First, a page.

We’ve been asking artists about issues they encounter in their work, and we recently asked three artists currently exhibiting portraits: What’s the most essential element you try to capture in your portraiture?
Always interested in a multi-disciplinary take on things, we put the same question to a photographer, a filmmaker, and a composer.
Stephen DiRado (Photography Fellow ’11)
I have always been interested in documenting people, particularly concentrating on individuals. In recent years, I have devoted time to investigate the close-up portrait. By simplifying and minimizing extraneous details, I’m liberated to examine subtle, emotional expressions disclosed within a face. Without props, or any inclusion of an environment, there is very little to fall back on while posing and lighting a solitary subject. With my camera mounted on a tripod, working at arm’s length from my acquaintance, I converse and direct with a great amount of control. The successes of my photographs begin with the mutual trust between us. The best come about when subjects first appear neutral or void of any emotions but with further inspection, we sense an underlying array of emotions.
David Binder (Film & Video Fellow ’11, Photography Fellow ’01)
The heart of my portraiture, whether it’s in a still photograph, a photo essay, or a documentary film, is portraying the essence of the subject’s personality within the context of their lives. My 2001 MCC-awarded still photo essay of Rebekka Armstrong was a portrait of a woman, a Playboy Centerfold who was living with AIDS. Rebekka’s story is of a woman who is identified by her physical appearance and the fantasy of her sexuality, within the context of her life living with AIDS. (A quote from one of her fans was “if this is what AIDS looks like, what’s the problem?”)
My film Calling My Children is a portrait of a family dealing with the universal experience of loss, of the bonds of love, of the challenging relationship the surviving husband/father and the children have with each other, and of the character development of children who have grown up without their mother.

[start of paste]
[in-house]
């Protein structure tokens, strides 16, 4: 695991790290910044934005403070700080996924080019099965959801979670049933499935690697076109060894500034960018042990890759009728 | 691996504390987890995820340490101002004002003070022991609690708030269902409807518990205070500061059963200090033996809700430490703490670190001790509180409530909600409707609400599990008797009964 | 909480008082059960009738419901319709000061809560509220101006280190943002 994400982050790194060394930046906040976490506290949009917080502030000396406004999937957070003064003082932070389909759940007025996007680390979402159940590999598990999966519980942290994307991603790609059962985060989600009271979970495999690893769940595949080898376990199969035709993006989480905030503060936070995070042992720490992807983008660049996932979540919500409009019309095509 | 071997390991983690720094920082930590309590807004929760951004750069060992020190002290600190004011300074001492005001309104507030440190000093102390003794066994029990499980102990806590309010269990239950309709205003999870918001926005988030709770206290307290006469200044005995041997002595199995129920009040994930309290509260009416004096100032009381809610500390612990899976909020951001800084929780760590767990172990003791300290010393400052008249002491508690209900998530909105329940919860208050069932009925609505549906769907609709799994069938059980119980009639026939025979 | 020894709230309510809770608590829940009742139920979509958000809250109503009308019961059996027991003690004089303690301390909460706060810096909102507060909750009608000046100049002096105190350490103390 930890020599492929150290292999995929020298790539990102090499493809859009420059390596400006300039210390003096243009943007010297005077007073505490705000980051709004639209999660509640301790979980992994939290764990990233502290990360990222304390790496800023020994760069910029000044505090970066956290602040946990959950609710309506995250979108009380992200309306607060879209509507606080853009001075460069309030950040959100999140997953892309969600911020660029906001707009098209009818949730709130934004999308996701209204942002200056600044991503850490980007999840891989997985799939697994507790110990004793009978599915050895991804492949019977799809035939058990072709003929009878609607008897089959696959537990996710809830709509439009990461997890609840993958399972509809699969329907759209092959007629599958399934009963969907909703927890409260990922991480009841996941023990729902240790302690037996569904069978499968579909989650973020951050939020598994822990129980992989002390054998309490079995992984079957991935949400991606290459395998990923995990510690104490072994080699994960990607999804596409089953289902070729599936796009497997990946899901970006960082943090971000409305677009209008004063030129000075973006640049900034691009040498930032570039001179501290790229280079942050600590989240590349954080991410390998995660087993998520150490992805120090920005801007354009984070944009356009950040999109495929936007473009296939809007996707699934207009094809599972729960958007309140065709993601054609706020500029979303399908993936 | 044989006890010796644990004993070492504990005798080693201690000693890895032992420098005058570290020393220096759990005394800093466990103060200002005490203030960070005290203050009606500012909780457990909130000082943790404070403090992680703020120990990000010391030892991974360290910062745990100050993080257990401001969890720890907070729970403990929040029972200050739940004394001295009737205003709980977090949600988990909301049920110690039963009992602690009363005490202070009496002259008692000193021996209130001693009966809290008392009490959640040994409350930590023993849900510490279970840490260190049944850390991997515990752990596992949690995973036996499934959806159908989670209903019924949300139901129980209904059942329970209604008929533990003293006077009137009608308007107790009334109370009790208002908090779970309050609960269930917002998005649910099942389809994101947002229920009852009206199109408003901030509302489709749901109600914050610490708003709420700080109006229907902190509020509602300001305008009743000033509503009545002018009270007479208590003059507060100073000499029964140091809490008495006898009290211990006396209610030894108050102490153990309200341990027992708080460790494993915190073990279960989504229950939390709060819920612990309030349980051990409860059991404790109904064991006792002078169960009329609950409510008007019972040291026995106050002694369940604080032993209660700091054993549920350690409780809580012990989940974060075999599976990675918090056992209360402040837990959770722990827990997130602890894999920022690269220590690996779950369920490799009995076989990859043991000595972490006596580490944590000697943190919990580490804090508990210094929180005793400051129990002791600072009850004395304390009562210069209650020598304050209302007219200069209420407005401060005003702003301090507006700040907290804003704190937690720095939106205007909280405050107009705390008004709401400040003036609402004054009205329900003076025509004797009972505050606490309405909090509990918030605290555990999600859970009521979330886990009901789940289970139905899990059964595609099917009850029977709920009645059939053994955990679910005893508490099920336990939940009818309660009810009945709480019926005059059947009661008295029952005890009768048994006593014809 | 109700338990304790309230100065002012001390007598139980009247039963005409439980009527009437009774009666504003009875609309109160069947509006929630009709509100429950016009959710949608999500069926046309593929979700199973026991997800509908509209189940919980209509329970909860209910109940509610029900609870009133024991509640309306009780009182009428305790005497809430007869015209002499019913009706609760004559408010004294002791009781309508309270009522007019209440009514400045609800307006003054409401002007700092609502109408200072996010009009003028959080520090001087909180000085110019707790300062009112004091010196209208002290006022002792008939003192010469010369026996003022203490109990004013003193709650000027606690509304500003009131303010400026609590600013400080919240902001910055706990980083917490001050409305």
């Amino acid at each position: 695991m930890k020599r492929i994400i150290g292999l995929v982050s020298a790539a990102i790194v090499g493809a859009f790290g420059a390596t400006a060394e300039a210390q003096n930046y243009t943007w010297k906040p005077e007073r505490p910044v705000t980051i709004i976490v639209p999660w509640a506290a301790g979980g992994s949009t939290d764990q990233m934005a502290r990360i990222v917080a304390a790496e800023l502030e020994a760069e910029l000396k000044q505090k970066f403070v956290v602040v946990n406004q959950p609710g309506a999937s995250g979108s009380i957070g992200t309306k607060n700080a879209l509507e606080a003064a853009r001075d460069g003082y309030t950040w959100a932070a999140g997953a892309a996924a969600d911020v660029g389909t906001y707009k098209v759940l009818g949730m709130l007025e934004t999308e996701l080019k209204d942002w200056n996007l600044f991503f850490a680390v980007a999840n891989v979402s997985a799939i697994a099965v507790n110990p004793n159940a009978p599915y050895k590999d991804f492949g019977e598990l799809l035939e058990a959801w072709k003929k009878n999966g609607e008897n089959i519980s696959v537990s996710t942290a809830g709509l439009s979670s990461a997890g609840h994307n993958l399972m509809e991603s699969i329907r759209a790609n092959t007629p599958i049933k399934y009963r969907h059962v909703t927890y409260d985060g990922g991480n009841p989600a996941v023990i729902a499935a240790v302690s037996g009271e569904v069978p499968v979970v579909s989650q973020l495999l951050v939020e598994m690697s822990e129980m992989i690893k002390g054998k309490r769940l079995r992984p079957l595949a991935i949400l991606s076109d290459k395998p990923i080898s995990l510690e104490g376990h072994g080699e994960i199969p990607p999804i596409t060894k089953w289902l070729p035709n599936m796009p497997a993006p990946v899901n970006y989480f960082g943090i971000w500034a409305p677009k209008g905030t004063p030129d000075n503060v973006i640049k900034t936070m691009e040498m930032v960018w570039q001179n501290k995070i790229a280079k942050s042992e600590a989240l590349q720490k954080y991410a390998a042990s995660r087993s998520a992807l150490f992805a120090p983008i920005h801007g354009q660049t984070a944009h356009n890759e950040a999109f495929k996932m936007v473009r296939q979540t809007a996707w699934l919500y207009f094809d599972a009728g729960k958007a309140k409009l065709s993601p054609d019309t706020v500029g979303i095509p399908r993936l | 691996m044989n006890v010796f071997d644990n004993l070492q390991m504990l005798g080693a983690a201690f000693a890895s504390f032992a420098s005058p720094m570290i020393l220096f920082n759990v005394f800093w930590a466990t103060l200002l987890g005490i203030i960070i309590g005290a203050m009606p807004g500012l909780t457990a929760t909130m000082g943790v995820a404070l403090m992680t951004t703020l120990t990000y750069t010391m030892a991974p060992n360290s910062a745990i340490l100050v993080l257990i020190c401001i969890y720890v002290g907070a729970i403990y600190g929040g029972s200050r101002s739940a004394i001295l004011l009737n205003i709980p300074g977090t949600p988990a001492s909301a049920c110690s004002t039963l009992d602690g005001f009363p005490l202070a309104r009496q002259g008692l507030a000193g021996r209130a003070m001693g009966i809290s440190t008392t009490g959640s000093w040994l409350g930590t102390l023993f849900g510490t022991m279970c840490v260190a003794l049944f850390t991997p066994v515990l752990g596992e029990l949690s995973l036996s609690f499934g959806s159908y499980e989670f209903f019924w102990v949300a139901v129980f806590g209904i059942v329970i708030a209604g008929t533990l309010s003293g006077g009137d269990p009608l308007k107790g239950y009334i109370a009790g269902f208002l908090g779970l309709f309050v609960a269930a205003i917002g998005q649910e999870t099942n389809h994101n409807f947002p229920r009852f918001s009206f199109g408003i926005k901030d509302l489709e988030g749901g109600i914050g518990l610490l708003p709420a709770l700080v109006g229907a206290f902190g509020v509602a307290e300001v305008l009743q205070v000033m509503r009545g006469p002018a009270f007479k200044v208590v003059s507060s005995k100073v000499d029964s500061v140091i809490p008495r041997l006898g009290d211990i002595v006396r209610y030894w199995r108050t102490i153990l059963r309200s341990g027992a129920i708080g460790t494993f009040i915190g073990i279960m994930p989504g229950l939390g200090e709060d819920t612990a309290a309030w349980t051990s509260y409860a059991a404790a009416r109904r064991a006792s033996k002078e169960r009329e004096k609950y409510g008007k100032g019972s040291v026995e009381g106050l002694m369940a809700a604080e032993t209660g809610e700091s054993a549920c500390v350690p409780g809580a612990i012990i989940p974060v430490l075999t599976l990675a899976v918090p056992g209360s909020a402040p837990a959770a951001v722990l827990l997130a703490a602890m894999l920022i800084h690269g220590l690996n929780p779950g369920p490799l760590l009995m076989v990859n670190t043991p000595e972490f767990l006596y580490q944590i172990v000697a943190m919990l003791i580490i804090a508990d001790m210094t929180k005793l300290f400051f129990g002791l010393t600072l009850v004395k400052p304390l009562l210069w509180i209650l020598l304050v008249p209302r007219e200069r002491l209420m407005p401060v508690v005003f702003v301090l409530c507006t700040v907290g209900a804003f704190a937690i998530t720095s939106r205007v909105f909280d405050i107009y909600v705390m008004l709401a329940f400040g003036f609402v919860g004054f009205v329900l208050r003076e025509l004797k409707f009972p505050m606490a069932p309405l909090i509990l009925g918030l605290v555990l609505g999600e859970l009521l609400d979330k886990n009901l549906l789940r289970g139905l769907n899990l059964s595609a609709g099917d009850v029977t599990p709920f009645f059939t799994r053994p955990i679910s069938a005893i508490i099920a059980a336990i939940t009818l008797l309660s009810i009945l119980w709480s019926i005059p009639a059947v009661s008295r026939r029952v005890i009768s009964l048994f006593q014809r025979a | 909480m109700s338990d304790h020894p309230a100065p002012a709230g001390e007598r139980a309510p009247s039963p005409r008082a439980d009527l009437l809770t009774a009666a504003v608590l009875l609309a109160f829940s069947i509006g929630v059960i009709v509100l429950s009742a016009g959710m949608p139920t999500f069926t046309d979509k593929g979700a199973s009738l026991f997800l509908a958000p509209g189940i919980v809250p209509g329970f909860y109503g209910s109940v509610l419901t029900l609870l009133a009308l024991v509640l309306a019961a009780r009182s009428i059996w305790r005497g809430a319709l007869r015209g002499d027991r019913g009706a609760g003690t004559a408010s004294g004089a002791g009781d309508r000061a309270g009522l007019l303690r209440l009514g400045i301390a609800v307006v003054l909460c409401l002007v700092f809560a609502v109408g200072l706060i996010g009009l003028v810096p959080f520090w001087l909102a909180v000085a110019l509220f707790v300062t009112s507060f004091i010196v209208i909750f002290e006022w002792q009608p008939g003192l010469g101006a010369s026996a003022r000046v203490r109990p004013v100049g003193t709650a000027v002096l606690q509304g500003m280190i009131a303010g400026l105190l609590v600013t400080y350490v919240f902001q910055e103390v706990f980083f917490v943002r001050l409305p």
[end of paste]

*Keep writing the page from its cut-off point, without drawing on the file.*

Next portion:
These projects are not exposes or investigations. They are portraits of people within the context of their lives.
Joshua Fineberg (Music Composition Fellow ’11)
My work Lolita: An imaginary opera based on the novel by Vladimir Nabokov is a strange sort of musical portrait: one which is being deliberately created and distorted before our eyes by the very narrator who tells us his is crafting his own self-portrait. The work is constructed entirely within the mind of its narrator Humbert Humbert, who is writing his memoir/novel. All that is shown or heard on stage are the projections of his visions/fantasies. This places us in the heart of Humbert’s perspective and allow us to witness the unfolding of his delusions. This movement from internal to external perspective places the audience in the deeply uncomfortable situation of feeling simultaneously attracted to and revolted by this most seductive monster.
Read more about Joshua Fineberg’s creation of this piece, and hear an excerpt.
Images and media: Stephen DiRado, ERIKA, AQUINNAH, MA, JUNE 29, 2011 (gelatin silver contact print); excerpt from CALLING MY CHILDREN by David Binder; still photo from a production of LOLITA: AN IMAGINARY OPERA BASED ON THE NOVEL BY VLADIMIR NABOKOV by Joshua Fineberg.
Massmouth intern says
Interesting post. I think, with storytelling, the essential element I try to capture is how I felt during the event I am retelling. It is important for the audience to understand not only the setting of my story and the other people that may have been involved, but also the emotions I was dealing with; it helps to fully grasp the event as if you are the person telling it. I enjoyed learning about these local artists through this blog and hope you will look at ours to see local storytelling events we have been having: http://massmouth.blogspot.com/ Thanks again for this insightful post. –the massmouth, inc. intern
Storytelling as a portrait of a past “you” – an interesting take!